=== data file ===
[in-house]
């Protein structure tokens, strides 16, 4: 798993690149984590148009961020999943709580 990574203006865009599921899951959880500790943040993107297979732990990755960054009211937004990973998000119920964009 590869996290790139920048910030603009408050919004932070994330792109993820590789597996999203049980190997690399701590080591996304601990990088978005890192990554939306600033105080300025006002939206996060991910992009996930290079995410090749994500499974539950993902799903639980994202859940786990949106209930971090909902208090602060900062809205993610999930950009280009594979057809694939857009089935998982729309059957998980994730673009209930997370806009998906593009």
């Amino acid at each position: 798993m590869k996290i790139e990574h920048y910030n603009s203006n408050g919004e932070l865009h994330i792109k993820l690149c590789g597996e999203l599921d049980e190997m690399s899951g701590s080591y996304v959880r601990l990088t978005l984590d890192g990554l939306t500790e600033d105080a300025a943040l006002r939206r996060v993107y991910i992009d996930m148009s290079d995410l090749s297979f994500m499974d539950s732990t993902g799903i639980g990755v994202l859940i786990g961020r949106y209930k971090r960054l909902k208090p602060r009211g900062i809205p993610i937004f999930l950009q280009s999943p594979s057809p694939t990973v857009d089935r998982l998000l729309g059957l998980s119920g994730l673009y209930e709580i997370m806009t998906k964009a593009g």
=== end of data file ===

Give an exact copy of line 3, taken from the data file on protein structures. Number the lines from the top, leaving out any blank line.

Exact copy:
């Amino acid at each position: 798993m590869k996290i790139e990574h920048y910030n603009s203006n408050g919004e932070l865009h994330i792109k993820l690149c590789g597996e999203l599921d049980e190997m690399s899951g701590s080591y996304v959880r601990l990088t978005l984590d890192g990554l939306t500790e600033d105080a300025a943040l006002r939206r996060v993107y991910i992009d996930m148009s290079d995410l090749s297979f994500m499974d539950s732990t993902g799903i639980g990755v994202l859940i786990g961020r949106y209930k971090r960054l909902k208090p602060r009211g900062i809205p993610i937004f999930l950009q280009s999943p594979s057809p694939t990973v857009d089935r998982l998000l729309g059957l998980s119920g994730l673009y209930e709580i997370m806009t998906k964009a593009g």